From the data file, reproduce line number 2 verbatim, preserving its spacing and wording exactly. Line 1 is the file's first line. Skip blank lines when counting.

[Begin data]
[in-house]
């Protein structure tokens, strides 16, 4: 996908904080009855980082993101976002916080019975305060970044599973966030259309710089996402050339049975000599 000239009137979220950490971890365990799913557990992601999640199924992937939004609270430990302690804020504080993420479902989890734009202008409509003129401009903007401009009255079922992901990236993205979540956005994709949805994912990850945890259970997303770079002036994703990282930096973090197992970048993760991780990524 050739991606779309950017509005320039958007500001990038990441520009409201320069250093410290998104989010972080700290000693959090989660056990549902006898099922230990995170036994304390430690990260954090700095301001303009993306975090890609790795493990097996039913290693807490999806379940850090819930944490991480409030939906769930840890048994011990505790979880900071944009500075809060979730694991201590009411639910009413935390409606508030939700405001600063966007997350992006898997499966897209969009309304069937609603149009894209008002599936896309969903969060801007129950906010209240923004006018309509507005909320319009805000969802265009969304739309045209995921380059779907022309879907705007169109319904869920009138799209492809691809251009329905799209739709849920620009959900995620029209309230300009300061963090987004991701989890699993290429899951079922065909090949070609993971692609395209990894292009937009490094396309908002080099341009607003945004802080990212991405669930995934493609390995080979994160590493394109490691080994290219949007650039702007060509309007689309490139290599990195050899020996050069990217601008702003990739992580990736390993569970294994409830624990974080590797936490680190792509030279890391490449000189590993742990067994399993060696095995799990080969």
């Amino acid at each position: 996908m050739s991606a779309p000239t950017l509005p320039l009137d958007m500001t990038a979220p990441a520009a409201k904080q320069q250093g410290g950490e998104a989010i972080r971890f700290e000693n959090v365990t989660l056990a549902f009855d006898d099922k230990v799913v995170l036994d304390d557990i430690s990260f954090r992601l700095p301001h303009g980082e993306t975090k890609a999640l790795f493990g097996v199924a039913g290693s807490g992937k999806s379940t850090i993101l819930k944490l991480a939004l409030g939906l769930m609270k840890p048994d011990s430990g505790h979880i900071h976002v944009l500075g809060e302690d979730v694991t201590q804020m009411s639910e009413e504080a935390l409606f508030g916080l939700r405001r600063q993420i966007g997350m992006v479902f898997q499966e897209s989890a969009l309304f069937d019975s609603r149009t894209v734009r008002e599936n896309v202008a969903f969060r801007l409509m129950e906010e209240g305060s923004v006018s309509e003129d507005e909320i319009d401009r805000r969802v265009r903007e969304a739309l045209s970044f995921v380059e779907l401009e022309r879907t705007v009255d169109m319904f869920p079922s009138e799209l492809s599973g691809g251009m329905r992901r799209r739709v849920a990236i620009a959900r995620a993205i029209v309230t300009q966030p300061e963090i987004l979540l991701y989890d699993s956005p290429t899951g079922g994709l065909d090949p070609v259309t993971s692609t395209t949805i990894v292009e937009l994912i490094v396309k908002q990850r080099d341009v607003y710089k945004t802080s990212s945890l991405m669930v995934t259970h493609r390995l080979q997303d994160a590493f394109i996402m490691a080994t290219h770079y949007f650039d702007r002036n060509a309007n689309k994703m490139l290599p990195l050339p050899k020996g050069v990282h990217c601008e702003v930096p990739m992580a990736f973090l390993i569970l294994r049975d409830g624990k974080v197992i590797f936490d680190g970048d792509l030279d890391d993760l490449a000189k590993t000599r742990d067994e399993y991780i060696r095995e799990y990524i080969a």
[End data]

């Protein structure tokens, strides 16, 4: 996908904080009855980082993101976002916080019975305060970044599973966030259309710089996402050339049975000599 000239009137979220950490971890365990799913557990992601999640199924992937939004609270430990302690804020504080993420479902989890734009202008409509003129401009903007401009009255079922992901990236993205979540956005994709949805994912990850945890259970997303770079002036994703990282930096973090197992970048993760991780990524 050739991606779309950017509005320039958007500001990038990441520009409201320069250093410290998104989010972080700290000693959090989660056990549902006898099922230990995170036994304390430690990260954090700095301001303009993306975090890609790795493990097996039913290693807490999806379940850090819930944490991480409030939906769930840890048994011990505790979880900071944009500075809060979730694991201590009411639910009413935390409606508030939700405001600063966007997350992006898997499966897209969009309304069937609603149009894209008002599936896309969903969060801007129950906010209240923004006018309509507005909320319009805000969802265009969304739309045209995921380059779907022309879907705007169109319904869920009138799209492809691809251009329905799209739709849920620009959900995620029209309230300009300061963090987004991701989890699993290429899951079922065909090949070609993971692609395209990894292009937009490094396309908002080099341009607003945004802080990212991405669930995934493609390995080979994160590493394109490691080994290219949007650039702007060509309007689309490139290599990195050899020996050069990217601008702003990739992580990736390993569970294994409830624990974080590797936490680190792509030279890391490449000189590993742990067994399993060696095995799990080969």